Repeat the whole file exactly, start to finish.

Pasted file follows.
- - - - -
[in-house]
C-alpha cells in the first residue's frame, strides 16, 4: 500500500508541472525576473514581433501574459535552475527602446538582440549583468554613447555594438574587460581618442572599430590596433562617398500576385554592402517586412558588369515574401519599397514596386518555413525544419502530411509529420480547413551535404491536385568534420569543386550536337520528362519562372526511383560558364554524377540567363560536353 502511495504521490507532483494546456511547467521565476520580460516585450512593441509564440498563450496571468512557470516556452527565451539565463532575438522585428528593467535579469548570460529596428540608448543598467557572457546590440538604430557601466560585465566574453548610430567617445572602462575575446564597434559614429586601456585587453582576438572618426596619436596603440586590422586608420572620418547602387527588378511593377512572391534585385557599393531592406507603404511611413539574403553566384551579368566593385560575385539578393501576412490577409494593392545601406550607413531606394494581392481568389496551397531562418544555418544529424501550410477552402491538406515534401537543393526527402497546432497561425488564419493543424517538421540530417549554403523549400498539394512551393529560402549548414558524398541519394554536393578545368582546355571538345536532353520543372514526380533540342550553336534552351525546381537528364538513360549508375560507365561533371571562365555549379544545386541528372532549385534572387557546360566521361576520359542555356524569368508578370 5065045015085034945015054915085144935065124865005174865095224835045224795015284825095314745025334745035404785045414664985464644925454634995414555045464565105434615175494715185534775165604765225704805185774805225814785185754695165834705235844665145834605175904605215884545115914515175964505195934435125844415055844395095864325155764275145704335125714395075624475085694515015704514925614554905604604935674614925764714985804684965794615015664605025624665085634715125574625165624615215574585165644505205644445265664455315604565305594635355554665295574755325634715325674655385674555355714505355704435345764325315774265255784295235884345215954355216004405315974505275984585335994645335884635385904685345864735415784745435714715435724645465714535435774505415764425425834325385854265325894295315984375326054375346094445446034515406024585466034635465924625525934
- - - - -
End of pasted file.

[in-house]
C-alpha cells in the first residue's frame, strides 16, 4: 500500500508541472525576473514581433501574459535552475527602446538582440549583468554613447555594438574587460581618442572599430590596433562617398500576385554592402517586412558588369515574401519599397514596386518555413525544419502530411509529420480547413551535404491536385568534420569543386550536337520528362519562372526511383560558364554524377540567363560536353 502511495504521490507532483494546456511547467521565476520580460516585450512593441509564440498563450496571468512557470516556452527565451539565463532575438522585428528593467535579469548570460529596428540608448543598467557572457546590440538604430557601466560585465566574453548610430567617445572602462575575446564597434559614429586601456585587453582576438572618426596619436596603440586590422586608420572620418547602387527588378511593377512572391534585385557599393531592406507603404511611413539574403553566384551579368566593385560575385539578393501576412490577409494593392545601406550607413531606394494581392481568389496551397531562418544555418544529424501550410477552402491538406515534401537543393526527402497546432497561425488564419493543424517538421540530417549554403523549400498539394512551393529560402549548414558524398541519394554536393578545368582546355571538345536532353520543372514526380533540342550553336534552351525546381537528364538513360549508375560507365561533371571562365555549379544545386541528372532549385534572387557546360566521361576520359542555356524569368508578370 5065045015085034945015054915085144935065124865005174865095224835045224795015284825095314745025334745035404785045414664985464644925454634995414555045464565105434615175494715185534775165604765225704805185774805225814785185754695165834705235844665145834605175904605215884545115914515175964505195934435125844415055844395095864325155764275145704335125714395075624475085694515015704514925614554905604604935674614925764714985804684965794615015664605025624665085634715125574625165624615215574585165644505205644445265664455315604565305594635355554665295574755325634715325674655385674555355714505355704435345764325315774265255784295235884345215954355216004405315974505275984585335994645335884635385904685345864735415784745435714715435724645465714535435774505415764425425834325385854265325894295315984375326054375346094445446034515406024585466034635465924625525934